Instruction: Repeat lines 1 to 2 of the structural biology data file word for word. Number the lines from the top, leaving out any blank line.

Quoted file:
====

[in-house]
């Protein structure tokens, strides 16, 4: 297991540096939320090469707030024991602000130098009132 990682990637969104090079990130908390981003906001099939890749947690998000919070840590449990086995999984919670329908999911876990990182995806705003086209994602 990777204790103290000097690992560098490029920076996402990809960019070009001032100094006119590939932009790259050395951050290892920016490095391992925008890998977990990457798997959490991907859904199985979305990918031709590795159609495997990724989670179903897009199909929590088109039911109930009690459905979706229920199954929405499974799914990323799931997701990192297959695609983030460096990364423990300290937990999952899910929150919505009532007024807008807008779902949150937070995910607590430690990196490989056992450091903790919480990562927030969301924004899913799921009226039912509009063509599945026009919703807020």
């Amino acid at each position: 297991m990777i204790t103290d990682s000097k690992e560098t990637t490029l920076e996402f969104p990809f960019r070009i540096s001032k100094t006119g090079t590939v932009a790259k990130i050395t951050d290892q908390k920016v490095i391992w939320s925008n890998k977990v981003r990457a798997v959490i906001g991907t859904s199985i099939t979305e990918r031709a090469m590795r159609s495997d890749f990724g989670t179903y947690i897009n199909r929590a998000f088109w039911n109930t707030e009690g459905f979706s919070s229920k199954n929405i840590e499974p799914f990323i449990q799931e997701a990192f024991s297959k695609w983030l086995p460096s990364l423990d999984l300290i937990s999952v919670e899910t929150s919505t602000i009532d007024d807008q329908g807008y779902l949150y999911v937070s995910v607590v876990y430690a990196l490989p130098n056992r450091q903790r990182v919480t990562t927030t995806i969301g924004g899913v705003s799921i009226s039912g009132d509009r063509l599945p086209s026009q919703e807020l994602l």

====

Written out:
[in-house]
């Protein structure tokens, strides 16, 4: 297991540096939320090469707030024991602000130098009132 990682990637969104090079990130908390981003906001099939890749947690998000919070840590449990086995999984919670329908999911876990990182995806705003086209994602 990777204790103290000097690992560098490029920076996402990809960019070009001032100094006119590939932009790259050395951050290892920016490095391992925008890998977990990457798997959490991907859904199985979305990918031709590795159609495997990724989670179903897009199909929590088109039911109930009690459905979706229920199954929405499974799914990323799931997701990192297959695609983030460096990364423990300290937990999952899910929150919505009532007024807008807008779902949150937070995910607590430690990196490989056992450091903790919480990562927030969301924004899913799921009226039912509009063509599945026009919703807020």